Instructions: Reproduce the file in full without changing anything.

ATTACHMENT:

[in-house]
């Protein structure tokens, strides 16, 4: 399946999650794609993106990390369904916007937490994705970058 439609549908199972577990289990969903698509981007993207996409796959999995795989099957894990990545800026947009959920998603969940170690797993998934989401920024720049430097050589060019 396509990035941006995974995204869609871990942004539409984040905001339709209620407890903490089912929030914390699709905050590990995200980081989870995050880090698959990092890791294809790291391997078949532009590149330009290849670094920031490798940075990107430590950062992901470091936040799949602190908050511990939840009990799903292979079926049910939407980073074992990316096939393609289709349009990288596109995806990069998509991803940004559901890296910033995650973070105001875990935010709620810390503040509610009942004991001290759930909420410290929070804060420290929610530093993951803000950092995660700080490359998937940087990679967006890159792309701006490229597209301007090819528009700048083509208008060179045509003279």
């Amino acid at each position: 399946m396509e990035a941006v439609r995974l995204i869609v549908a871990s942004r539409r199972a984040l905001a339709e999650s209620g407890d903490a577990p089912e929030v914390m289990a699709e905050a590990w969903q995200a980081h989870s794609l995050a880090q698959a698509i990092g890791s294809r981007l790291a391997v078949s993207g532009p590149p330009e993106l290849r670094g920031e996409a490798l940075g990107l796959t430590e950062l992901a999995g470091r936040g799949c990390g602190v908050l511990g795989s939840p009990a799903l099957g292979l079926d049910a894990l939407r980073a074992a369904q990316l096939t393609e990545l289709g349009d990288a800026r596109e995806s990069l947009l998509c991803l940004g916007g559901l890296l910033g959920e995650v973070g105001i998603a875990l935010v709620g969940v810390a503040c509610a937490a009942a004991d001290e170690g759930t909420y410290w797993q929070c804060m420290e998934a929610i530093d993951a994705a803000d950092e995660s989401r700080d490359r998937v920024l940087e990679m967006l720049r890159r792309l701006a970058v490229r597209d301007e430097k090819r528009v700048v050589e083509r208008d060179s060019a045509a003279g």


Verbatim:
[in-house]
């Protein structure tokens, strides 16, 4: 399946999650794609993106990390369904916007937490994705970058 439609549908199972577990289990969903698509981007993207996409796959999995795989099957894990990545800026947009959920998603969940170690797993998934989401920024720049430097050589060019 396509990035941006995974995204869609871990942004539409984040905001339709209620407890903490089912929030914390699709905050590990995200980081989870995050880090698959990092890791294809790291391997078949532009590149330009290849670094920031490798940075990107430590950062992901470091936040799949602190908050511990939840009990799903292979079926049910939407980073074992990316096939393609289709349009990288596109995806990069998509991803940004559901890296910033995650973070105001875990935010709620810390503040509610009942004991001290759930909420410290929070804060420290929610530093993951803000950092995660700080490359998937940087990679967006890159792309701006490229597209301007090819528009700048083509208008060179045509003279």
């Amino acid at each position: 399946m396509e990035a941006v439609r995974l995204i869609v549908a871990s942004r539409r199972a984040l905001a339709e999650s209620g407890d903490a577990p089912e929030v914390m289990a699709e905050a590990w969903q995200a980081h989870s794609l995050a880090q698959a698509i990092g890791s294809r981007l790291a391997v078949s993207g532009p590149p330009e993106l290849r670094g920031e996409a490798l940075g990107l796959t430590e950062l992901a999995g470091r936040g799949c990390g602190v908050l511990g795989s939840p009990a799903l099957g292979l079926d049910a894990l939407r980073a074992a369904q990316l096939t393609e990545l289709g349009d990288a800026r596109e995806s990069l947009l998509c991803l940004g916007g559901l890296l910033g959920e995650v973070g105001i998603a875990l935010v709620g969940v810390a503040c509610a937490a009942a004991d001290e170690g759930t909420y410290w797993q929070c804060m420290e998934a929610i530093d993951a994705a803000d950092e995660s989401r700080d490359r998937v920024l940087e990679m967006l720049r890159r792309l701006a970058v490229r597209d301007e430097k090819r528009v700048v050589e083509r208008d060179s060019a045509a003279g």